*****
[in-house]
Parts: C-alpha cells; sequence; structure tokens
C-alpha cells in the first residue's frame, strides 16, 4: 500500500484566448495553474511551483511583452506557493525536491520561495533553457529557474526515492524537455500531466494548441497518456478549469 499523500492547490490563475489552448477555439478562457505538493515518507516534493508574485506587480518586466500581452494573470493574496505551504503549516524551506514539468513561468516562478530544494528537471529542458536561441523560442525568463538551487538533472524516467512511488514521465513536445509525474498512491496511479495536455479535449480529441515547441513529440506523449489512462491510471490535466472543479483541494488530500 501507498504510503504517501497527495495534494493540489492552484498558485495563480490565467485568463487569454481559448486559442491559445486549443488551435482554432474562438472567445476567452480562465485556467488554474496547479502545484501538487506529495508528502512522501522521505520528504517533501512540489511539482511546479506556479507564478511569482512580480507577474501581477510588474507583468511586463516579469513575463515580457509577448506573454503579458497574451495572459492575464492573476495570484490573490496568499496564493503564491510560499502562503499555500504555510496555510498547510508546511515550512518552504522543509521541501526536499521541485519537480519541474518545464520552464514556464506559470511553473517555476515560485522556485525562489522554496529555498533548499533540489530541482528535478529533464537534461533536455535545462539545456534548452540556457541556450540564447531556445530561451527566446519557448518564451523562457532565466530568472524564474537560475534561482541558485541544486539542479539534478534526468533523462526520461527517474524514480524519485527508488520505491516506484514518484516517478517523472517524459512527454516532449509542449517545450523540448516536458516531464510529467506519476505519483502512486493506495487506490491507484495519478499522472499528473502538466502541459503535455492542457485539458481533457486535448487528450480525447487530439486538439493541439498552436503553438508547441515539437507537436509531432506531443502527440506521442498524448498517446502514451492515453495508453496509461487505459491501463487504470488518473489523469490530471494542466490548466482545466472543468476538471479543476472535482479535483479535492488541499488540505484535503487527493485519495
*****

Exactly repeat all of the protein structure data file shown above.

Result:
[in-house]
Parts: C-alpha cells; sequence; structure tokens
C-alpha cells in the first residue's frame, strides 16, 4: 500500500484566448495553474511551483511583452506557493525536491520561495533553457529557474526515492524537455500531466494548441497518456478549469 499523500492547490490563475489552448477555439478562457505538493515518507516534493508574485506587480518586466500581452494573470493574496505551504503549516524551506514539468513561468516562478530544494528537471529542458536561441523560442525568463538551487538533472524516467512511488514521465513536445509525474498512491496511479495536455479535449480529441515547441513529440506523449489512462491510471490535466472543479483541494488530500 501507498504510503504517501497527495495534494493540489492552484498558485495563480490565467485568463487569454481559448486559442491559445486549443488551435482554432474562438472567445476567452480562465485556467488554474496547479502545484501538487506529495508528502512522501522521505520528504517533501512540489511539482511546479506556479507564478511569482512580480507577474501581477510588474507583468511586463516579469513575463515580457509577448506573454503579458497574451495572459492575464492573476495570484490573490496568499496564493503564491510560499502562503499555500504555510496555510498547510508546511515550512518552504522543509521541501526536499521541485519537480519541474518545464520552464514556464506559470511553473517555476515560485522556485525562489522554496529555498533548499533540489530541482528535478529533464537534461533536455535545462539545456534548452540556457541556450540564447531556445530561451527566446519557448518564451523562457532565466530568472524564474537560475534561482541558485541544486539542479539534478534526468533523462526520461527517474524514480524519485527508488520505491516506484514518484516517478517523472517524459512527454516532449509542449517545450523540448516536458516531464510529467506519476505519483502512486493506495487506490491507484495519478499522472499528473502538466502541459503535455492542457485539458481533457486535448487528450480525447487530439486538439493541439498552436503553438508547441515539437507537436509531432506531443502527440506521442498524448498517446502514451492515453495508453496509461487505459491501463487504470488518473489523469490530471494542466490548466482545466472543468476538471479543476472535482479535483479535492488541499488540505484535503487527493485519495